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Pulled Pork recipes using tenderloin?

The recent post about what to do with leftover pork tenderloin has brought me to this; I have a five pound - give or take - uncooked pork tenderloin in the freezer. I understand that pulled pork is usually prepared with pork shoulder, but is it possible to make with the tenderloin? Please supply any recipes or ideas you have, Thanks!

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  1. With a tenderloin, I'd lean towards grilling or roasting. Pulled pork works best with fattier cooks cooked slowly. That type of cooking is likely to just dry out the leaner tenderloin.

    2 Replies
    1. re: 9lives

      That is what I figured. I was hoping for otherwise, though. :) A fan of grilled tenderloin, myself, my boyfriend told me the other day he just doesn't like it. I figured if I could make pulled pork we would both be able to enjoy.

      1. re: Justpaula

        There isn't really anything stopping you from seasoning it as you would pulled pork, grilling/roasting then cutting it into small pieces and making sandwiches out of it. It won't be the same, but it might be pretty good.

    2. I make a pulled pork style dish in the crockpot with tenderloin, except it's Thai flavored -- 2 lbs pork tenderloin, 1/3 c. teriyaki sauce, sliced red bell peppers, lots of garlic. Cooked on low for about 8 hours, then you shred the pork and add peanut butter to the sauce before adding the pork back in. It's very juicy and tender -- I imagine something similar would work with more traditional pulled pork flavors, but I wouldn't try it without the crockpot ...

      1. Is this really a tenderloin you're talking about, or just a boneless pork loin? I'm asking because I've never seen a tenderloin over two pounds, though maybe a truly giant pig could produce a five-pounder. Anyway, neither of these things will respond well to the sort of cooking pulled pork is subjected to. Shoulder is full of fat and collagen, and long slow cooking sort of melts that into the meat and makes it want to fall apart. The same process would simply dry out and toughen a lean cut such as loin or tenderloin.

        I do sympathize; even after 26 years with my wife she still sometimes reveals that yet another thing I'm just crazy about is something she'd rather I never cooked again.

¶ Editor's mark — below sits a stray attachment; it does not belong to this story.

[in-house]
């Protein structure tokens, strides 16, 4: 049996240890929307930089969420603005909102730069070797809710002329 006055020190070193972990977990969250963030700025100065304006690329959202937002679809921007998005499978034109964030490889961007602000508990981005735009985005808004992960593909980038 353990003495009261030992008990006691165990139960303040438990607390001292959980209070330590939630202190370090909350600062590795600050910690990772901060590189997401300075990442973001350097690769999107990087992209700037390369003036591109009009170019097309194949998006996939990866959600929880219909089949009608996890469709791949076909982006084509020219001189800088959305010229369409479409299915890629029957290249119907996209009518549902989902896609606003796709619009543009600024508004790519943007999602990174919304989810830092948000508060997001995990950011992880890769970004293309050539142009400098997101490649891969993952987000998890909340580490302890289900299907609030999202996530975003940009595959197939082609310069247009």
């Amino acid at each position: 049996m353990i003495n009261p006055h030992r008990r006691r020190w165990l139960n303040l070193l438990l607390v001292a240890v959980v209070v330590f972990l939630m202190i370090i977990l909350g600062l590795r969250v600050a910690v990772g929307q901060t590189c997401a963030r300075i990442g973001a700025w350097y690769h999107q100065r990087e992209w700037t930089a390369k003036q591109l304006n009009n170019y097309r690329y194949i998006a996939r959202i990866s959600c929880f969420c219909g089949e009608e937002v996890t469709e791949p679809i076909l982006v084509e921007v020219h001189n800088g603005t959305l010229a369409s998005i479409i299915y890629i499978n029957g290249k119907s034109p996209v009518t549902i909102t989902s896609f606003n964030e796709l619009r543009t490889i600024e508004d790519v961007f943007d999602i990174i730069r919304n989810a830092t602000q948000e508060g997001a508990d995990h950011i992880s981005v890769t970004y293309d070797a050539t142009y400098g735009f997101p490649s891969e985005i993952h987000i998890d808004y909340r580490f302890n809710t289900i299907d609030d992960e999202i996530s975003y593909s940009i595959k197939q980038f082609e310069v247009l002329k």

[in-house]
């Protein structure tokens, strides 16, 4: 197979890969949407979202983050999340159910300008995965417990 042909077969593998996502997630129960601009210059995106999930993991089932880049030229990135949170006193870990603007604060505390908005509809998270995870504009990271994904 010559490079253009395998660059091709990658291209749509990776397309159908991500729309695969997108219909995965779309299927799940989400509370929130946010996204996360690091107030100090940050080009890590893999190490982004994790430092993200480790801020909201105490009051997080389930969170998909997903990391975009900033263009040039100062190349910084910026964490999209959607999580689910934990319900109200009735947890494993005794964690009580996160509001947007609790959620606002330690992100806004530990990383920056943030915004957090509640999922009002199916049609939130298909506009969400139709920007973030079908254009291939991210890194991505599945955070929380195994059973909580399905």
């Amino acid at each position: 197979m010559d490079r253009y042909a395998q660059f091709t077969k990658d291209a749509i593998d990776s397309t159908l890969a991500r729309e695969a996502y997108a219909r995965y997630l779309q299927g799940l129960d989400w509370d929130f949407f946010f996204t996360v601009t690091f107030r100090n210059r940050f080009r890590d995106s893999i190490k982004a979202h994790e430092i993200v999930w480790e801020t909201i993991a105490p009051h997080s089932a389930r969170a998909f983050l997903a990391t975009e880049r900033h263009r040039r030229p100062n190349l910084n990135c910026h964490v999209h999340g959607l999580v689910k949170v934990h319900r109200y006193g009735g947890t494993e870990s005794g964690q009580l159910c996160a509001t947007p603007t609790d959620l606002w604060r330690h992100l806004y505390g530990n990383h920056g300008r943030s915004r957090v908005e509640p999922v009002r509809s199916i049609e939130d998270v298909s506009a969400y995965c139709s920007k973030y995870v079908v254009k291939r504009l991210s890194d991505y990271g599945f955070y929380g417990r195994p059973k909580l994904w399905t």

2 Replies
        1. re: Will Owen

          Thanks, Will. Funny you should bring up size... Becasue the five pounds I have in the freezer is only HALF of the piece I bought. And I bought it in a state of frenzy at eleven o'clock at night from the Waldbaums for a family BBQ. I used the other half a few weeks ago. I was suspect from the beginning. Usually I by a pork tenderloin from the butcher that is fairly thin. Maybe two pounds whole. But this monster, in only half its size resembles a long eye round beef roast. My thought was , wow, this is from some sort of mutant hippo-pig. Well, what do you think it is if not a tenderloin?

          And thanks for your empathy. I have made countless pork tenderloins before the boyfriend of three years told me he was not into it. It might have been this gigantor piece that drove him to finally admit it,

          1. re: Justpaula

            I've seen whole boneless port loins at Sams Club in cryo pack. This is the thicker side of a pork chop (or bone-in pork loin roast). It's not as tender as the true tenderloin (the small side of the chop), but still pretty lean (except for possible layer of fat on the outside). So you don't need (or want) to roast it as long and slow as a pork butt.

            paulj

        2. Well, I just tried to shred the leftover pork tenderloin, or loin roast, and it isn't working very well. I'm thinking I may put it in my mini chopper and coarsely chop it. I have to wait for the DH to let me know if that is acceptable - I do not want to waste this meat! And he is soooo picky.

          1. Don't do it...there's just not enough fat and collagen in a tenderloin (or even just a plain ol' boneless pork loin) to pull well. If the BF doesn't like it as a roast, slice it into pieces about 3/4" thick and pound them thin (less than 1/4")...dredge in seasoned flour, egg wash, and panko...fry until GB&D on both sides (it won't take long, and do NOT overcook). Set aside (tent w/ foil) while you build your favorite pan sauce. Serve, eat, and settle back while BF does the dishes.

            2 Replies
            1. re: ricepad

              Some of the Carolina pulled pork that I've seen on BBQ specials (FN or Travel Channel) appears to use the whole pig. At least they show a whole pig being roasted, then pulled apart into large chunks (with industrial rubber gloves), chopped into bits, and finally seasoned. Assuming they don't separate out the loin(s) in the process, the result must include the lean loin meat along with the butt and shoulder.

              paulj

              1. re: paulj

                True, but the OP is asking about just the tenderloin, not the whole pig. Very different.

            2. Folks have alluded to, but not really nailed (I don't think), the distinction between the LOIN and the TENDERLOIN. Think of a T-bone steak. It has a big side and a small side. Now think of a bunch of T-bone steaks stacked on top of each other -- which is the way they would be before they were cut into steaks. On one side of the bone would be the small side, a tubular strip of meat. This is the tenderloin. On the other side of the bone would be the big side. This is the loin. The loin is fattier than the tenderloin, but not very much fattier.

              Now, if these items were cut from a pig, the tenderloin would be about 12 - 14 inches long, about 2-1/2 to 3 inches in diameter, would weigh between 1 and 1-1/2 pounds, and would have virtually no fat on or in it. The loin (if left whole and not sliced into boneless loin chops) would be about the same length, but considerably thicker, would not be uniform in thickness (as the tenderloin is -- essentially a tube) but would taper somewhat from one end to the other, and would probably have a layer of fat on the outside but still be very lean once that fat was cut away.

              1 Reply
              1. re: ozhead